It is routine for companies to hire contractors to perform janitorial work. Those companies, or the companies they in turn subcontract to, are frequently the sort of “fly by night” firms that may disappear quickly without paying all wages owed. Workers often have no one left to sue, and the State Government labor departments have no power to help.
In California, the Legislature passed a law holding that companies where the work is actually performed, in this case, The Cheesecake Factory, liable for damages for breach of contract to if the subcontractor doesn’t pay. California also has mandatory break laws for workers.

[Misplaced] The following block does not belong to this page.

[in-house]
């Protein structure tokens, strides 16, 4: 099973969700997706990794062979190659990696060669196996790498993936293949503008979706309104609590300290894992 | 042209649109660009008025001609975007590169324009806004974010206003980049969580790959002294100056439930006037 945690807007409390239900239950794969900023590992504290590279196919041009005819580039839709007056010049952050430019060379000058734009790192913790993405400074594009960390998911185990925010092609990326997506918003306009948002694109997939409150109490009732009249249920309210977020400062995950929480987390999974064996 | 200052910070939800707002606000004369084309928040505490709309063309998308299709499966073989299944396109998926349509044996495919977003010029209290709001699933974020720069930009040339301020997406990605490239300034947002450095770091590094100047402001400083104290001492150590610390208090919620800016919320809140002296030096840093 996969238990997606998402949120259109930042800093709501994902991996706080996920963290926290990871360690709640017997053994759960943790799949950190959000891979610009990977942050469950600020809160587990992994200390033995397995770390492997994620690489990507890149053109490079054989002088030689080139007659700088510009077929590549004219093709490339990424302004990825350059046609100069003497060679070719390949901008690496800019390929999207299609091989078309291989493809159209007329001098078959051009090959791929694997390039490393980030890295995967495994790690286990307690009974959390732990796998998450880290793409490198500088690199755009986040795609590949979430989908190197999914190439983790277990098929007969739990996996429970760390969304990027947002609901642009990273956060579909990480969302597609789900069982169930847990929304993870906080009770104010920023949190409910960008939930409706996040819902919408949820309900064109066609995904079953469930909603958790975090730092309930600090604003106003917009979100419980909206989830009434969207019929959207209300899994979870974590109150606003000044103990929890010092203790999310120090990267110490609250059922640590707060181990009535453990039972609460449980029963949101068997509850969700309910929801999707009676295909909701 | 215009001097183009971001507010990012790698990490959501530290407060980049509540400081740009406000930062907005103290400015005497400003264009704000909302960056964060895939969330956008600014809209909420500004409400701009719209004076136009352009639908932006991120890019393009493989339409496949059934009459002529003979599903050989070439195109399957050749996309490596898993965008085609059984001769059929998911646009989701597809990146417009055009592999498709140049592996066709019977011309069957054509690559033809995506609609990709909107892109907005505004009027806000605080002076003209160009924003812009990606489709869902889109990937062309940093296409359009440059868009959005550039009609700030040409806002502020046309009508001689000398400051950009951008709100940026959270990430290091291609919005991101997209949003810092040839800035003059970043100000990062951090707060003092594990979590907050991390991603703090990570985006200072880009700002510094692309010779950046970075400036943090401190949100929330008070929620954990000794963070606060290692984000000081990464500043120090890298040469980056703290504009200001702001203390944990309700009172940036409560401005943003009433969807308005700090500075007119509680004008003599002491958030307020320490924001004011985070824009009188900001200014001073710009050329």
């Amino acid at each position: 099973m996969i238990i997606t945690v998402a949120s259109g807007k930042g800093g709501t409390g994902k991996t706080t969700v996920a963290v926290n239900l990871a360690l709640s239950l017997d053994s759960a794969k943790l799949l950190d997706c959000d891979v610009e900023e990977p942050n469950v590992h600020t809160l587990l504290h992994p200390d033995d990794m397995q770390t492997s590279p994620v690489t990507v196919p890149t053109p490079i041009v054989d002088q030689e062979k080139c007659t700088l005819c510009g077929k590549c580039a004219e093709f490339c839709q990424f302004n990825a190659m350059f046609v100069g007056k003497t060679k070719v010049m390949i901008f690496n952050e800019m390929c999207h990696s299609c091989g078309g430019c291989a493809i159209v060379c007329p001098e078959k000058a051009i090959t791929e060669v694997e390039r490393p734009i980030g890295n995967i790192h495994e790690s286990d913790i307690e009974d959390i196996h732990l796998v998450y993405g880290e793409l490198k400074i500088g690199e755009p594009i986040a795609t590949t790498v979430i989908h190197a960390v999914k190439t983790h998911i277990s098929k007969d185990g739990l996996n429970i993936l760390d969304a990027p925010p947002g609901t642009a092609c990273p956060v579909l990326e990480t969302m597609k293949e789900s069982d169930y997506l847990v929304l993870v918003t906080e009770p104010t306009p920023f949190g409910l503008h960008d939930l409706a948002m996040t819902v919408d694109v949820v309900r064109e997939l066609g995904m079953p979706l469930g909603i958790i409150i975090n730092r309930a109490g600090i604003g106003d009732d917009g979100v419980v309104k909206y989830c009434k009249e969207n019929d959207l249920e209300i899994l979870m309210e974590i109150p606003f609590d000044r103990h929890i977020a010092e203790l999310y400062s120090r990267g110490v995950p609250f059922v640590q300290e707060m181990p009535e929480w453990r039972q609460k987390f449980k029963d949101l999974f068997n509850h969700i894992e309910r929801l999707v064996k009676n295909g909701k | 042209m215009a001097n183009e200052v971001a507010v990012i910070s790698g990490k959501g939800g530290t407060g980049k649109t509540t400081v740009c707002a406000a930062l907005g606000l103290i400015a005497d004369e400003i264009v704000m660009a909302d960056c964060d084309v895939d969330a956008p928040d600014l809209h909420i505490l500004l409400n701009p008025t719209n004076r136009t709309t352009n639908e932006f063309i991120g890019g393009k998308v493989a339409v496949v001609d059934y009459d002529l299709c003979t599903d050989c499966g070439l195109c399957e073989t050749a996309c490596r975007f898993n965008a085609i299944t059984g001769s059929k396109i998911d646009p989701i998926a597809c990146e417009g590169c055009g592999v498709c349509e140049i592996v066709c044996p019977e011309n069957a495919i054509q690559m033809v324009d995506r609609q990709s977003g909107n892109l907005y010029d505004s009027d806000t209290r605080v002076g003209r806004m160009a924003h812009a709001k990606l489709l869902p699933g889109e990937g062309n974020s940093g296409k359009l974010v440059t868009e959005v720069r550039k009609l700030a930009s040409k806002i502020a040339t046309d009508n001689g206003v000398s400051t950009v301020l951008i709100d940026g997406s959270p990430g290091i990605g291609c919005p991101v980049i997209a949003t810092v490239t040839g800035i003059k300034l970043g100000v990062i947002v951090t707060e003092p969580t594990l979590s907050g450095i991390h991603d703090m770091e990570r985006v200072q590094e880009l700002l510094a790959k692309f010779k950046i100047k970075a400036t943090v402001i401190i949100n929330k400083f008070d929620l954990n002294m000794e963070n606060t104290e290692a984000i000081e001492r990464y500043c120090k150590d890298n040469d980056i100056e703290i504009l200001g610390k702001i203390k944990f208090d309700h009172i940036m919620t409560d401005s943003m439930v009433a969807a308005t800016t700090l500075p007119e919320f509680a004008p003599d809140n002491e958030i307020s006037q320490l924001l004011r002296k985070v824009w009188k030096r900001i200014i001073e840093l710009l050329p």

Michigan and Ohio do not protect their low wage workers. There are no mandatory breaks for adult employees, and workers do not have a claim against the company that benefits from their labor when the actual employer goes out of business. When so many janitorial workers used to be in labor unions, the unions bargained for paid break times, and the companies they negotiated with were the place where the work was performed. However, with so few service workers in labor unions, the states must follow California’s lead to enact laws to protect its most vulnerable employees.
Read the NY Times article, “Cheesecake Factory is Found Partly Liable in $4.6 Million Janitory Wage Theft Case“.